That the trust receipt cannot be classified as a note seems clear from its terms. It contains nothing that may be construed as an original and unconditional promise to pay a sum of money. Sec. 3082, Civ.Code. Its language is appropriate in an instrument which gives security for a debt. Further, The Uniform Trust Receipts Law, under which the trust receipt was prepared, clearly was intended to authorize a manner of giving security for a debt and not of creating a debt.

We have found but one case commenting on The Uniform Trust Receipts Law in California. In speaking of trust receipts similar to the one before us, it was said in In re Boswell, D.C. 20 F.Supp. 748, 751:

“Trust receipts have long been independent security devices employed in commercial credit transactions. In re Cattus (C.C.A. 2, 1910) 183 F. 733.

“Their use has become greatly extended in the United States since the automobile has assumed its nationwide and popular proportions in financing and credit requirements for this major industry. In re Bell Motor Co. (C.C.A. 8) 45 F.(2d) 19. So that today these mercantile mediums, because of their beneficial features in quick credit transactions and their frequent judicial concern, have become thoroughly established and identified in business and law. When the term ‘Trust Receipt’ is used in commerce, the credit and financial agencies of present-day activities associate it with a security instrumentality that resembles a pledge, a chattel mortgage, or a conditional sale contract, but which is exactly none of these mediums of trade and credit. It is a transaction germane to these instrumentalities because it is like them, closely allied and related to them. Some chief differences that readily enter the mind when the term is used include the absence of actual or immediate delivery or change of possession, the removal of notice, recordation or verification requirements, and the retention of title in the vendor.”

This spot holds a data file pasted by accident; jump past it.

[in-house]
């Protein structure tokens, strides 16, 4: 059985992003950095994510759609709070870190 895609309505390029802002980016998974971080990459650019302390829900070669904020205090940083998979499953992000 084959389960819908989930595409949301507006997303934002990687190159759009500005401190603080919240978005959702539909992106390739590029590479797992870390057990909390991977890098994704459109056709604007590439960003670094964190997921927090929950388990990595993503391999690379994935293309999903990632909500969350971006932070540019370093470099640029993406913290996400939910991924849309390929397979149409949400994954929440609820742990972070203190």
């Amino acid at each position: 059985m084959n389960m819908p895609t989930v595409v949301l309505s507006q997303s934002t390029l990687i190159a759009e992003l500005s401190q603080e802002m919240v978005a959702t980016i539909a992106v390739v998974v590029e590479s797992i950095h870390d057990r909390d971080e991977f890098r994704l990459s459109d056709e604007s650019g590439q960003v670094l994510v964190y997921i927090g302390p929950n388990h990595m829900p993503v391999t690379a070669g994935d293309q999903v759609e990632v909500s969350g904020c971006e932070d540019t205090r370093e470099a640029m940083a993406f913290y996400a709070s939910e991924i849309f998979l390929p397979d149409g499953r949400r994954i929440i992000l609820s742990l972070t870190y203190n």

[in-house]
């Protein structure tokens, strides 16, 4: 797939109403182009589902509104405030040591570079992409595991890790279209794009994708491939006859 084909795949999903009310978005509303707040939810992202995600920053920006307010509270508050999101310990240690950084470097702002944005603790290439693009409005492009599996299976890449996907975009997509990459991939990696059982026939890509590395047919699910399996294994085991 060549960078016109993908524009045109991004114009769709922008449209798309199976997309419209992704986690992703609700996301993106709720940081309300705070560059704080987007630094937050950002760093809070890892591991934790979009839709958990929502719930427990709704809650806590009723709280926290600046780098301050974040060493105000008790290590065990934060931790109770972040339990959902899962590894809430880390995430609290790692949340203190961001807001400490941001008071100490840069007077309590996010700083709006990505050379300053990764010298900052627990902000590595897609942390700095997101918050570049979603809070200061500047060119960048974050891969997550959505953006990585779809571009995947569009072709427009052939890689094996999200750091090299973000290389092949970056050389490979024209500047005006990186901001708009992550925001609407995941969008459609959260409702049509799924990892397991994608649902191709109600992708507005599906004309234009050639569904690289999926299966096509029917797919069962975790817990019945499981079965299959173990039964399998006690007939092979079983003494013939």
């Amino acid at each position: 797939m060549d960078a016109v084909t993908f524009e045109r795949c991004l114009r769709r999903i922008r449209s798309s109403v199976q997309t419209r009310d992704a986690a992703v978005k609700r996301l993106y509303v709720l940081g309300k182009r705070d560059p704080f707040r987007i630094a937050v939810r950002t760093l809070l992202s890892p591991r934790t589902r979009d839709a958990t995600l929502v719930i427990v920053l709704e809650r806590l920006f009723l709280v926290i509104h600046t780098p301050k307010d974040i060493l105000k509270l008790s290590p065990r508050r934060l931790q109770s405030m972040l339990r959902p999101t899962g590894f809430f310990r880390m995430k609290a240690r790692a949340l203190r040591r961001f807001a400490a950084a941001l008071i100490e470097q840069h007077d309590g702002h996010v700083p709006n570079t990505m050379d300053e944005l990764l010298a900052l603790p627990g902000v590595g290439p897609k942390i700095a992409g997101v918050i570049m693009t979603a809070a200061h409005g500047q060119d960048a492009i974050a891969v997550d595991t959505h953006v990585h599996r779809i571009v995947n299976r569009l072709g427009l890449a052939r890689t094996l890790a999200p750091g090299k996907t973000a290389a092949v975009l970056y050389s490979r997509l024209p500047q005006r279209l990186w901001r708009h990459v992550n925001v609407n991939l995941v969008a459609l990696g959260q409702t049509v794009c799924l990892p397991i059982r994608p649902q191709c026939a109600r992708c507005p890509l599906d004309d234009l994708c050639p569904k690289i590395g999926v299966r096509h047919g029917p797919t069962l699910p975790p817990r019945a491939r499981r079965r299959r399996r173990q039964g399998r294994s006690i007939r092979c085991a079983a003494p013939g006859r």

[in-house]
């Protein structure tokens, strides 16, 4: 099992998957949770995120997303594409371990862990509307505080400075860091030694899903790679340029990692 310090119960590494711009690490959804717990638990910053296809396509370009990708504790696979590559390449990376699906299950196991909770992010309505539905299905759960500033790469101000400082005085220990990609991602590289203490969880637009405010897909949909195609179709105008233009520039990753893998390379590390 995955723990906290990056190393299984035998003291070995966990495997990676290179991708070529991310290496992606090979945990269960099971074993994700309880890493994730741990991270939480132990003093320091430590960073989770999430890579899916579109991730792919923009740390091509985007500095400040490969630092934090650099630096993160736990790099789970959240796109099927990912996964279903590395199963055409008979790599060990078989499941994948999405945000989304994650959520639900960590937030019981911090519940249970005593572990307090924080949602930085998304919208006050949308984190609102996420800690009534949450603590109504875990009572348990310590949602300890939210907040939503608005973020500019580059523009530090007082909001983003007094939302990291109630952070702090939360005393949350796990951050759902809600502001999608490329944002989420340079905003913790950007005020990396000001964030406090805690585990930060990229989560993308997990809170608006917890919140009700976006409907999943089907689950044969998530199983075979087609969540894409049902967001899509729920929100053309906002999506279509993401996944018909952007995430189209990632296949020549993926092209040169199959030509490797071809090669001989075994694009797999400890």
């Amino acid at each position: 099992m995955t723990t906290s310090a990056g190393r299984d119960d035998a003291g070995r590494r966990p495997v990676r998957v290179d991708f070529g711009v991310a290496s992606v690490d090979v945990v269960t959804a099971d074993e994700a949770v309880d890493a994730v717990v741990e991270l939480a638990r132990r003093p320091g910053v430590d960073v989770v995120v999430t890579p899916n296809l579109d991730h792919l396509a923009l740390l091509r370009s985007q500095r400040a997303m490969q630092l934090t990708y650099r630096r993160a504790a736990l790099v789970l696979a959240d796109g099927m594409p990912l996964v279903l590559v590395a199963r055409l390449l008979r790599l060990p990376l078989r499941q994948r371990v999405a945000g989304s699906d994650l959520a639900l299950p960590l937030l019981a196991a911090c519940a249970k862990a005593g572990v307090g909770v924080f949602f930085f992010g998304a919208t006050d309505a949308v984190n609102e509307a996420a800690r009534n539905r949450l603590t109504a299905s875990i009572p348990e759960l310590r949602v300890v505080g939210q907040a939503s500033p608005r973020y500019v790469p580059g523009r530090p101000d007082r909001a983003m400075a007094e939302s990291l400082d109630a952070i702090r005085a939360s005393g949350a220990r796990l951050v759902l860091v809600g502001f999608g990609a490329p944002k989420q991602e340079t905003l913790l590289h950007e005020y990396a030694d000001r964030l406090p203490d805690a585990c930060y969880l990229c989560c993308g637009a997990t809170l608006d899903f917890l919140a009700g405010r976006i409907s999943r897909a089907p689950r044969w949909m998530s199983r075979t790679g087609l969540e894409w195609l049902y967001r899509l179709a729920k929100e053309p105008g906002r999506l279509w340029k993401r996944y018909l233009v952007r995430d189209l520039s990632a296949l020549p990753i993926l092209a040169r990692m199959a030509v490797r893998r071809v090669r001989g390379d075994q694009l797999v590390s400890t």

This decision was approved and the judgment affirmed by the Circuit Court of Appeals. In re Boswell, 9 Cir., 96 F.2d 239. See also, Pacific Finance Corp. v. Hendley, 103 Cal.App. 335, 284 P. 736, 285 P. 1048; Commercial Credit Co. v. Barney Motor Co., 10 Cal.2d 718, 76 P.2d 1181.